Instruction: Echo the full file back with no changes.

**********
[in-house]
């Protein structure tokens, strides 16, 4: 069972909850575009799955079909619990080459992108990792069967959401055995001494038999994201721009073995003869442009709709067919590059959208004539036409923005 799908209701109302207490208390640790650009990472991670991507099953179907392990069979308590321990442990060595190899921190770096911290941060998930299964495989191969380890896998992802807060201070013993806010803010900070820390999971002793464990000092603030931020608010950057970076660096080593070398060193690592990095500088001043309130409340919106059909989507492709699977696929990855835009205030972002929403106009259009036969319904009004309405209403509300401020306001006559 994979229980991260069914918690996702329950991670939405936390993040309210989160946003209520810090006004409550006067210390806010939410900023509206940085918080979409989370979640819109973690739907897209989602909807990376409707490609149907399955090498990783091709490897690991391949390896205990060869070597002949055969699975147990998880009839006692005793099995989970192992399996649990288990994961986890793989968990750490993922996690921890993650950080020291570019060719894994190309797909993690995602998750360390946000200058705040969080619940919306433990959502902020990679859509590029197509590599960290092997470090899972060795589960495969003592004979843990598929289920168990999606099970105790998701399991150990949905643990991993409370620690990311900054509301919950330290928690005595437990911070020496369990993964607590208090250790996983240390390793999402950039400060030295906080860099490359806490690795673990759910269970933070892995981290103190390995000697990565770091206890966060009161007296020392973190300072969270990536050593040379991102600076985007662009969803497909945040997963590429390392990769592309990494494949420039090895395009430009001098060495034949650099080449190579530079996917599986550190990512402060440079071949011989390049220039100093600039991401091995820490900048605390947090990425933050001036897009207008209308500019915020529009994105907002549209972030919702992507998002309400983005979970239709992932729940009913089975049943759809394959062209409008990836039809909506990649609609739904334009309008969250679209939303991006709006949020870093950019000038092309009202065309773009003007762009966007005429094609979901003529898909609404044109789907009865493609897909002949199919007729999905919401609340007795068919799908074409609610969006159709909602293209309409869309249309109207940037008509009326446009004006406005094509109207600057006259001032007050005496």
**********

[in-house]
């Protein structure tokens, strides 16, 4: 069972909850575009799955079909619990080459992108990792069967959401055995001494038999994201721009073995003869442009709709067919590059959208004539036409923005 799908209701109302207490208390640790650009990472991670991507099953179907392990069979308590321990442990060595190899921190770096911290941060998930299964495989191969380890896998992802807060201070013993806010803010900070820390999971002793464990000092603030931020608010950057970076660096080593070398060193690592990095500088001043309130409340919106059909989507492709699977696929990855835009205030972002929403106009259009036969319904009004309405209403509300401020306001006559 994979229980991260069914918690996702329950991670939405936390993040309210989160946003209520810090006004409550006067210390806010939410900023509206940085918080979409989370979640819109973690739907897209989602909807990376409707490609149907399955090498990783091709490897690991391949390896205990060869070597002949055969699975147990998880009839006692005793099995989970192992399996649990288990994961986890793989968990750490993922996690921890993650950080020291570019060719894994190309797909993690995602998750360390946000200058705040969080619940919306433990959502902020990679859509590029197509590599960290092997470090899972060795589960495969003592004979843990598929289920168990999606099970105790998701399991150990949905643990991993409370620690990311900054509301919950330290928690005595437990911070020496369990993964607590208090250790996983240390390793999402950039400060030295906080860099490359806490690795673990759910269970933070892995981290103190390995000697990565770091206890966060009161007296020392973190300072969270990536050593040379991102600076985007662009969803497909945040997963590429390392990769592309990494494949420039090895395009430009001098060495034949650099080449190579530079996917599986550190990512402060440079071949011989390049220039100093600039991401091995820490900048605390947090990425933050001036897009207008209308500019915020529009994105907002549209972030919702992507998002309400983005979970239709992932729940009913089975049943759809394959062209409008990836039809909506990649609609739904334009309008969250679209939303991006709006949020870093950019000038092309009202065309773009003007762009966007005429094609979901003529898909609404044109789907009865493609897909002949199919007729999905919401609340007795068919799908074409609610969006159709909602293209309409869309249309109207940037008509009326446009004006406005094509109207600057006259001032007050005496």